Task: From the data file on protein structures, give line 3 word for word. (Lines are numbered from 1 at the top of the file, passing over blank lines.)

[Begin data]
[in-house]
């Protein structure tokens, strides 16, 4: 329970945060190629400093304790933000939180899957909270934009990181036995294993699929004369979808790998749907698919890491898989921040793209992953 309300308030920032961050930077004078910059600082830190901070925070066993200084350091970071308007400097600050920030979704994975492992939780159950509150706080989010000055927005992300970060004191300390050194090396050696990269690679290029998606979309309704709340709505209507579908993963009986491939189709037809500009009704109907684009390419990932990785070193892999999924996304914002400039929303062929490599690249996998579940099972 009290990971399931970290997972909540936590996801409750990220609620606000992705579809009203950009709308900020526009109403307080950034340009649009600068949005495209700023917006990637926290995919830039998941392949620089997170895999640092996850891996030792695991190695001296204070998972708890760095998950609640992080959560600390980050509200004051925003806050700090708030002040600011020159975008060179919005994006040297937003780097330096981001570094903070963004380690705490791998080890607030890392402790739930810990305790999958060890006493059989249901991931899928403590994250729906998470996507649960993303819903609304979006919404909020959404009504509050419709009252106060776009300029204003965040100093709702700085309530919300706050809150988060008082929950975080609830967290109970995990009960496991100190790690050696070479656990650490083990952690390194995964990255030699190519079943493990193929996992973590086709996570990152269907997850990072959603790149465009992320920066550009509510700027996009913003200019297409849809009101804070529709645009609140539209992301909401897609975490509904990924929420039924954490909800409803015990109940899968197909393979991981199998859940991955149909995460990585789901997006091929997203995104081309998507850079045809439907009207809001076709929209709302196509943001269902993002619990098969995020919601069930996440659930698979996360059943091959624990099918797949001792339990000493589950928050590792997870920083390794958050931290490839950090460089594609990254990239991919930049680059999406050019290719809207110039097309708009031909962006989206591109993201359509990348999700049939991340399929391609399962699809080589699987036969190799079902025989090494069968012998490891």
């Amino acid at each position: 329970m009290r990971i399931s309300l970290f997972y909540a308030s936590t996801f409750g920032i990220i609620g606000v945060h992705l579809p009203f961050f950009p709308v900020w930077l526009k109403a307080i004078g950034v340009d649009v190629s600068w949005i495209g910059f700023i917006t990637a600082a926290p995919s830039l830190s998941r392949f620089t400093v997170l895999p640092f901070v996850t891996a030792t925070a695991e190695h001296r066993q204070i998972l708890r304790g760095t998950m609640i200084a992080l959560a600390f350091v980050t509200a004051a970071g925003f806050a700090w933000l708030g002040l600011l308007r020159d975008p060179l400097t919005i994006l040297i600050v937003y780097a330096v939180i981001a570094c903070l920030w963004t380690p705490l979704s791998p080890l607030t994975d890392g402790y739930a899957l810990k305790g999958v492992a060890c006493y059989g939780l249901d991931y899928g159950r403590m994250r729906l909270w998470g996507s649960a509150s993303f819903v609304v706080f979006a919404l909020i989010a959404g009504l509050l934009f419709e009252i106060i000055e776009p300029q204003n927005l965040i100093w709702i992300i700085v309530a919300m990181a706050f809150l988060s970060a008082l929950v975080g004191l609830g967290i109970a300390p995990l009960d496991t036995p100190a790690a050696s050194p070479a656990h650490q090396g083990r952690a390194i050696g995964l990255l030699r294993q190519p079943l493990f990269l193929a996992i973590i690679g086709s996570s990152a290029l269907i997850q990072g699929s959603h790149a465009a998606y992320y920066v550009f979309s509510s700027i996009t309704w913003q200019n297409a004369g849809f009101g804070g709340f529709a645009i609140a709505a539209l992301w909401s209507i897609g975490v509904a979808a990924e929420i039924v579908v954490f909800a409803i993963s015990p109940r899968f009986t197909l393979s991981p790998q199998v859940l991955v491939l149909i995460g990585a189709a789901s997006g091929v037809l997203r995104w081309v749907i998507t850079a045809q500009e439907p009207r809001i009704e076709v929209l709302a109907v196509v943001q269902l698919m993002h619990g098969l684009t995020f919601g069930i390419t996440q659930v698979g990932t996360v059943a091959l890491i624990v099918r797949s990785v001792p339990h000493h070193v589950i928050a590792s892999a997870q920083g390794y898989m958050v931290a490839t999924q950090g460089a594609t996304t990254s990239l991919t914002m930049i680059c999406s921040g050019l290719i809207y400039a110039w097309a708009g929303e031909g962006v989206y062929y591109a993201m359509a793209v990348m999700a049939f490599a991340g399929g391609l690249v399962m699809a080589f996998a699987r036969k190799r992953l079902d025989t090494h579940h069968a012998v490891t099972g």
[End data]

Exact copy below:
């Amino acid at each position: 329970m009290r990971i399931s309300l970290f997972y909540a308030s936590t996801f409750g920032i990220i609620g606000v945060h992705l579809p009203f961050f950009p709308v900020w930077l526009k109403a307080i004078g950034v340009d649009v190629s600068w949005i495209g910059f700023i917006t990637a600082a926290p995919s830039l830190s998941r392949f620089t400093v997170l895999p640092f901070v996850t891996a030792t925070a695991e190695h001296r066993q204070i998972l708890r304790g760095t998950m609640i200084a992080l959560a600390f350091v980050t509200a004051a970071g925003f806050a700090w933000l708030g002040l600011l308007r020159d975008p060179l400097t919005i994006l040297i600050v937003y780097a330096v939180i981001a570094c903070l920030w963004t380690p705490l979704s791998p080890l607030t994975d890392g402790y739930a899957l810990k305790g999958v492992a060890c006493y059989g939780l249901d991931y899928g159950r403590m994250r729906l909270w998470g996507s649960a509150s993303f819903v609304v706080f979006a919404l909020i989010a959404g009504l509050l934009f419709e009252i106060i000055e776009p300029q204003n927005l965040i100093w709702i992300i700085v309530a919300m990181a706050f809150l988060s970060a008082l929950v975080g004191l609830g967290i109970a300390p995990l009960d496991t036995p100190a790690a050696s050194p070479a656990h650490q090396g083990r952690a390194i050696g995964l990255l030699r294993q190519p079943l493990f990269l193929a996992i973590i690679g086709s996570s990152a290029l269907i997850q990072g699929s959603h790149a465009a998606y992320y920066v550009f979309s509510s700027i996009t309704w913003q200019n297409a004369g849809f009101g804070g709340f529709a645009i609140a709505a539209l992301w909401s209507i897609g975490v509904a979808a990924e929420i039924v579908v954490f909800a409803i993963s015990p109940r899968f009986t197909l393979s991981p790998q199998v859940l991955v491939l149909i995460g990585a189709a789901s997006g091929v037809l997203r995104w081309v749907i998507t850079a045809q500009e439907p009207r809001i009704e076709v929209l709302a109907v196509v943001q269902l698919m993002h619990g098969l684009t995020f919601g069930i390419t996440q659930v698979g990932t996360v059943a091959l890491i624990v099918r797949s990785v001792p339990h000493h070193v589950i928050a590792s892999a997870q920083g390794y898989m958050v931290a490839t999924q950090g460089a594609t996304t990254s990239l991919t914002m930049i680059c999406s921040g050019l290719i809207y400039a110039w097309a708009g929303e031909g962006v989206y062929y591109a993201m359509a793209v990348m999700a049939f490599a991340g399929g391609l690249v399962m699809a080589f996998a699987r036969k190799r992953l079902d025989t090494h579940h069968a012998v490891t099972g």